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France gave asylum to ‘political martyr’ Pavlensky, but it got an unstable anarchist instead

Damian Wilson
Damian Wilson
is a UK journalist, ex-Fleet Street editor, financial industry consultant and political communications special advisor in the UK and EU.
is a UK journalist, ex-Fleet Street editor, financial industry consultant and political communications special advisor in the UK and EU.
France gave asylum to ‘political martyr’ Pavlensky, but it got an unstable anarchist instead
The French love an outre liberal cause, until the point comes when that cause makes them look un petit fou – as their recent infatuation with anti-Kremlin artist-activist Pyotr Pavlensky is proving to turn out.

Pyotr Pavlensky, the attention-seeking Russian ‘anarch-artist,’ who recently fell out of Paris’ favor for releasing kompromat on a public official, has now been discovered in a photo together with an acknowledged Ukrainian neo-Nazi.

Liberation dug up the 2016 picture of Pavlensky with Dmitriy Riznychenko, who has admitted having fought in the Maidan revolution and in the east of Ukraine as part of nationalist groups, as well as having been part of the C14 neo-Nazi organization. The picture was taken before Riznychenko’s circa-2017 reformation, described in detail by the Russian arm of US-sponsored Radio Free Europe.

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The same Radio Free Europe, along with a number of other mainstream outlets, has been fawning over Pavlensky’s perceived struggle against the Kremlin. His story, Pussy Riot-style, probably had the French believing that giving him asylum from a sexual assault case he was facing in Russia would prove a useful irritant to the Russian government.

It took until Pavlensky violated one of the very French taboos, the privacy of people in public office, for his hosts to notice the antics that, quite apart from his political activism, made him a threat to society.

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Pavlensky – whose stunts in Russia included nailing his scrotum to the pavement in Red Square, and setting the doors of the FSB headquarters on fire, which earned him a seven-month spell in prison – was arrested in France during the weekend. It arose from a brawl at a party on New Year’s Eve during which he allegedly wielded a knife, threatening partygoers, injuring two, before someone hit him on the head with a bottle.

Police moved on the incident following the standing down of En Marche candidate for the mayor of Paris, Benjamin Griveaux, after Pavlensky released a sex tape online allegedly featuring the family-man-styled politician.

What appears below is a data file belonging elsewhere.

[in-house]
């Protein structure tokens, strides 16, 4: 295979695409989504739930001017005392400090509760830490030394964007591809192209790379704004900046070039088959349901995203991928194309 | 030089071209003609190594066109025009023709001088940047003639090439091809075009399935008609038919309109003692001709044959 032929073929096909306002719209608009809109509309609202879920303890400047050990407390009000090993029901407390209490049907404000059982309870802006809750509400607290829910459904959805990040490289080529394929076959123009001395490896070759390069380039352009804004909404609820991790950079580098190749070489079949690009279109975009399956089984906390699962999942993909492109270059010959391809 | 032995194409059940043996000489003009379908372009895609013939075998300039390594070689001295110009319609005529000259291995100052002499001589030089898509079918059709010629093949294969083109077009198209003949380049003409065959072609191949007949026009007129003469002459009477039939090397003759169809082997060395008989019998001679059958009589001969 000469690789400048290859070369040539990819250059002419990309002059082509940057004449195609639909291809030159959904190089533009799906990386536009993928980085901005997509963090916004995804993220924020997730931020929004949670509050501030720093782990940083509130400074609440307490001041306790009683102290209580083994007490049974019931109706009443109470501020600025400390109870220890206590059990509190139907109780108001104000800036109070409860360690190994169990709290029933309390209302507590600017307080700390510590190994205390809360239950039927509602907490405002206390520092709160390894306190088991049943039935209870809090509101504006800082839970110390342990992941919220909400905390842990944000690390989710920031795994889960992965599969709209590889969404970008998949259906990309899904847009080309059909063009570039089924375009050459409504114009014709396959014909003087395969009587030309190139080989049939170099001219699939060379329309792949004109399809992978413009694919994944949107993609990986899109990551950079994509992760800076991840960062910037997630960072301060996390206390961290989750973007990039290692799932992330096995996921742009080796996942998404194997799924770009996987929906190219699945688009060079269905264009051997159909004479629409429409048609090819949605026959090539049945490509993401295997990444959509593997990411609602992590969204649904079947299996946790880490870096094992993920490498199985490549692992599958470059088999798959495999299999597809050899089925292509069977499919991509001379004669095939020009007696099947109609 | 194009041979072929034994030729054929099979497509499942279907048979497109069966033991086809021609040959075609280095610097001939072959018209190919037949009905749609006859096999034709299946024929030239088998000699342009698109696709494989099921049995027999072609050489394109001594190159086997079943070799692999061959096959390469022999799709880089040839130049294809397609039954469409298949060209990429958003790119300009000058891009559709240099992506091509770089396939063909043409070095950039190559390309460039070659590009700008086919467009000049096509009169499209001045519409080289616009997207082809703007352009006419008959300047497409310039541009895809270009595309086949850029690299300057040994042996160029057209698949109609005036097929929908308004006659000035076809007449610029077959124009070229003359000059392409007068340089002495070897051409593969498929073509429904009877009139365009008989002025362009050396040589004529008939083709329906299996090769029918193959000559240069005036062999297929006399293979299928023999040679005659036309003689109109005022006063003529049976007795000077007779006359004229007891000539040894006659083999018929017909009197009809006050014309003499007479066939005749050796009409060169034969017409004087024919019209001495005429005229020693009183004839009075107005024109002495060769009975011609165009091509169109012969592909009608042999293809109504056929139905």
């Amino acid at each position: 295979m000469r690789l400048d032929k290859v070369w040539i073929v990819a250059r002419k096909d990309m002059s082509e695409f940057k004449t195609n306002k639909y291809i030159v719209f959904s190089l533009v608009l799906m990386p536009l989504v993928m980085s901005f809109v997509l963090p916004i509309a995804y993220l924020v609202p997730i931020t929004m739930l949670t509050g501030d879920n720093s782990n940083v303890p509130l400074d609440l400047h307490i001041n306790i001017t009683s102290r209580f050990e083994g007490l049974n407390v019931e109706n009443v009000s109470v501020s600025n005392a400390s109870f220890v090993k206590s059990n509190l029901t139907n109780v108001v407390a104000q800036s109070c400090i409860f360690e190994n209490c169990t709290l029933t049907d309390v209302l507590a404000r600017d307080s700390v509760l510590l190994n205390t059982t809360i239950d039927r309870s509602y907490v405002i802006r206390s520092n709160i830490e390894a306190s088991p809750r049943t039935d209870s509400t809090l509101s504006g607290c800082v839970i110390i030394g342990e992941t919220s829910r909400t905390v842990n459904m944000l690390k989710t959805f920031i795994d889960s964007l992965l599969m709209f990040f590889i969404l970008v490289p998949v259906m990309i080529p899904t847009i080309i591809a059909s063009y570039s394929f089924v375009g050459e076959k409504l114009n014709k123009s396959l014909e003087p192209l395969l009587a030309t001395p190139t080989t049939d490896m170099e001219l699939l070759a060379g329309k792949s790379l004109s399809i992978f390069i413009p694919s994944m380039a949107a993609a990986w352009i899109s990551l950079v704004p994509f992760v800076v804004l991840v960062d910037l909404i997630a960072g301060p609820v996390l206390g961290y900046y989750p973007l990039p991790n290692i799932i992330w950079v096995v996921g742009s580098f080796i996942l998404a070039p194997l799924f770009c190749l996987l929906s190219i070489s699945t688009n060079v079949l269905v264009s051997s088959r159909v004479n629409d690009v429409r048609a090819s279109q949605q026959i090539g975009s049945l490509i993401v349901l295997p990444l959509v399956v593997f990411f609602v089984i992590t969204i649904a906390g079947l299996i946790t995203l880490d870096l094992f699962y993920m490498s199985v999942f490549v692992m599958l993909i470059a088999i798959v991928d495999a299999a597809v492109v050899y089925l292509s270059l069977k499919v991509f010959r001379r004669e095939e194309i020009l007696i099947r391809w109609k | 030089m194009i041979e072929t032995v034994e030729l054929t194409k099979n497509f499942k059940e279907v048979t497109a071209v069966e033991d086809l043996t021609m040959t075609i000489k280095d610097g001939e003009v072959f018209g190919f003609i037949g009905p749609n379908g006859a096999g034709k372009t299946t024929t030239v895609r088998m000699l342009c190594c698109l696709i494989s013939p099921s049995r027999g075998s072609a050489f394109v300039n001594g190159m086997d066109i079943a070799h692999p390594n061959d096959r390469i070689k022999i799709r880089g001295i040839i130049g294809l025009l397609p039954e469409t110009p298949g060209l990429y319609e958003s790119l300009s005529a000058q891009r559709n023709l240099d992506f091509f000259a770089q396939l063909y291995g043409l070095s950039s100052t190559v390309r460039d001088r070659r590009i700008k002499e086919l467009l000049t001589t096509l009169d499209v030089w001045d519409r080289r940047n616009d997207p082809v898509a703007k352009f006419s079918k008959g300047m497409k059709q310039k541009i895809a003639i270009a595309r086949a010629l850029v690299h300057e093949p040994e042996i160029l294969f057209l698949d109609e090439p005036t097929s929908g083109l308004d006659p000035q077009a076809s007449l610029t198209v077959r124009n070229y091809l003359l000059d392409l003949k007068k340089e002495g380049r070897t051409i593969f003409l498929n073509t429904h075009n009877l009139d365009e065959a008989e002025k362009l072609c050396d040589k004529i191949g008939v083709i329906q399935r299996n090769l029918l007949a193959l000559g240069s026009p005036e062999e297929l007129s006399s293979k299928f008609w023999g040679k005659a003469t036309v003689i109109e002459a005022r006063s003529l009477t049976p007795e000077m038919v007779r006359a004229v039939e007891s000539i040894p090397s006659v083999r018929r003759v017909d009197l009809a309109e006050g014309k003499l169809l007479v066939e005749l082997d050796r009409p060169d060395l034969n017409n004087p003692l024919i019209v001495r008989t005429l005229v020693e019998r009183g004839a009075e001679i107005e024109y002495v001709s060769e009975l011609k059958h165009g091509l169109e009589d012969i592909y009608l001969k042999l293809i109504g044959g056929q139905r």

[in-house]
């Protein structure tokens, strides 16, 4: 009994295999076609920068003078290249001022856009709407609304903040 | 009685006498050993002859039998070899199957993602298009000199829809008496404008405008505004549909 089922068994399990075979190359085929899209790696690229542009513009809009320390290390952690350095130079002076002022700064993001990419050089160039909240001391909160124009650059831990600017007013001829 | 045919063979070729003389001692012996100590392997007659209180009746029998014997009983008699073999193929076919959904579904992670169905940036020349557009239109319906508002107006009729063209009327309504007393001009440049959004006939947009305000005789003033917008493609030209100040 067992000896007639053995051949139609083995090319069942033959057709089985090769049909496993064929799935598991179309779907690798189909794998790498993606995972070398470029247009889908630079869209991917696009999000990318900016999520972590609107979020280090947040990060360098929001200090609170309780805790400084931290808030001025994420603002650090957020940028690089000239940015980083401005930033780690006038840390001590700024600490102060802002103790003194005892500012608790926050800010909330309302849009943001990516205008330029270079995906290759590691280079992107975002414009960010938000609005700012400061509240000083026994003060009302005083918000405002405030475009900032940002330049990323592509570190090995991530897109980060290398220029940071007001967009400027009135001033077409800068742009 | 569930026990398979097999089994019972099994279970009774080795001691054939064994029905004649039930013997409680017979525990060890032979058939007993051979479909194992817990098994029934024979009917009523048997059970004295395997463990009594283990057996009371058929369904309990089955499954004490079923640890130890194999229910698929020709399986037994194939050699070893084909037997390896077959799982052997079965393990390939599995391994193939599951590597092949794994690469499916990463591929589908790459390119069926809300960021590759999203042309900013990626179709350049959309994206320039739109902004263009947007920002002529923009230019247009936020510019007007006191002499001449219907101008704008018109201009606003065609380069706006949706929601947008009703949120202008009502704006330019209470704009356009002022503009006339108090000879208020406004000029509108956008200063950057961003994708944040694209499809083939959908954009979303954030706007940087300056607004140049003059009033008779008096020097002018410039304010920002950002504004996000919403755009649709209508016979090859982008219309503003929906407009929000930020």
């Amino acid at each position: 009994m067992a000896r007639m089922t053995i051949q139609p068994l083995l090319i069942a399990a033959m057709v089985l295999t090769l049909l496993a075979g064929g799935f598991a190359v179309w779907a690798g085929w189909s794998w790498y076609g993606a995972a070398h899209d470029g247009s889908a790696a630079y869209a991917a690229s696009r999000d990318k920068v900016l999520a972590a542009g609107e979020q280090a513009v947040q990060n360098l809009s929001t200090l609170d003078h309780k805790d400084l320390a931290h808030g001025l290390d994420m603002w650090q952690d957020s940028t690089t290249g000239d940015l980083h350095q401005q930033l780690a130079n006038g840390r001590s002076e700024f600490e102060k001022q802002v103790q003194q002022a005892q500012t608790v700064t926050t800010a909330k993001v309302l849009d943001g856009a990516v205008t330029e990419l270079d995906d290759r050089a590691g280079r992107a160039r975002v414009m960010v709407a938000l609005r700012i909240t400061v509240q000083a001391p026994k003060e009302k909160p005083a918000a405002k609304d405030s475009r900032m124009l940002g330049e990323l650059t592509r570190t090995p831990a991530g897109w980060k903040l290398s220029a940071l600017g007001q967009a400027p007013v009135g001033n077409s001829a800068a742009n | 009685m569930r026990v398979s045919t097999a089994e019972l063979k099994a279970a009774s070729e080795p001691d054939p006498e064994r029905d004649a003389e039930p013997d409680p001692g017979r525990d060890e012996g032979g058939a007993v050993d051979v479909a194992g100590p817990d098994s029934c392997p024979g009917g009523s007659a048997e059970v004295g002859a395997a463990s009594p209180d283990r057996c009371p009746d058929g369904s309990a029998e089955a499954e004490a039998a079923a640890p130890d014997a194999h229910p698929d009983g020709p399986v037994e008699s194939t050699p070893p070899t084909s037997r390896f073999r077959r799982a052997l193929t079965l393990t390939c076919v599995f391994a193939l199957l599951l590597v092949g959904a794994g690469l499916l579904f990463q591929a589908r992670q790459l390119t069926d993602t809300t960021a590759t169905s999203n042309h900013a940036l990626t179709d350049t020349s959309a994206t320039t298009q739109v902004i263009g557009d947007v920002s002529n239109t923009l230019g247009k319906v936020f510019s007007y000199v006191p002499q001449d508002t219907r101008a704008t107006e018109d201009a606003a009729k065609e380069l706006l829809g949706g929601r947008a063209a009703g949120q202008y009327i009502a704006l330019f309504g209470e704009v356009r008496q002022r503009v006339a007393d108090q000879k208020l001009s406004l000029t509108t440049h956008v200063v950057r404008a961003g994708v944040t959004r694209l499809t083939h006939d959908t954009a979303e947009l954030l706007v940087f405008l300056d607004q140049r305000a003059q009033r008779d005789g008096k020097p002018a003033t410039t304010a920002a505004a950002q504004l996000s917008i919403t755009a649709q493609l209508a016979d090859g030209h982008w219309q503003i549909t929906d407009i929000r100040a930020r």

But Pavlensky has previous episodes in France. His last stunt saw him given a three-year suspended sentence for setting fire to the doors of the Banque de France back in 2017, when he declared that he wanted to start a “new revolution.”

The irony is that the architects of the previous French Revolution witnessed the birth of liberal democracy, the descendants of which gave Pavlensky political asylum in the first place – the hospitality he is treating so frivolously. While the earlier threat of jail has passed after his 2017-imposed suspended prison term expired, Pavlensky has now been arrested for a more serious offence of violence. It would seem wise to lay low rather than flout France’s treasured privacy values.

Anyone paying attention to French politics is already aware that challenging that taboo is a big no-no. So much so, that even Marine Le Pen, on the other end of the political spectrum to En Marche, came out in support of Griveaux as he withdrew his candidacy from the mayoral race with just a month to go before polling day.

With Moscow off-limits, the salon doors of Paris slamming shut and his unpredictable behavior a cause for concern for any well-intentioned sponsor, it is time for Pyotr Pavlensky to consider his “art” in the real context of his environment.

That environment may be, in the short term, a French prison cell.

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The statements, views and opinions expressed in this column are solely those of the author and do not necessarily represent those of RT.

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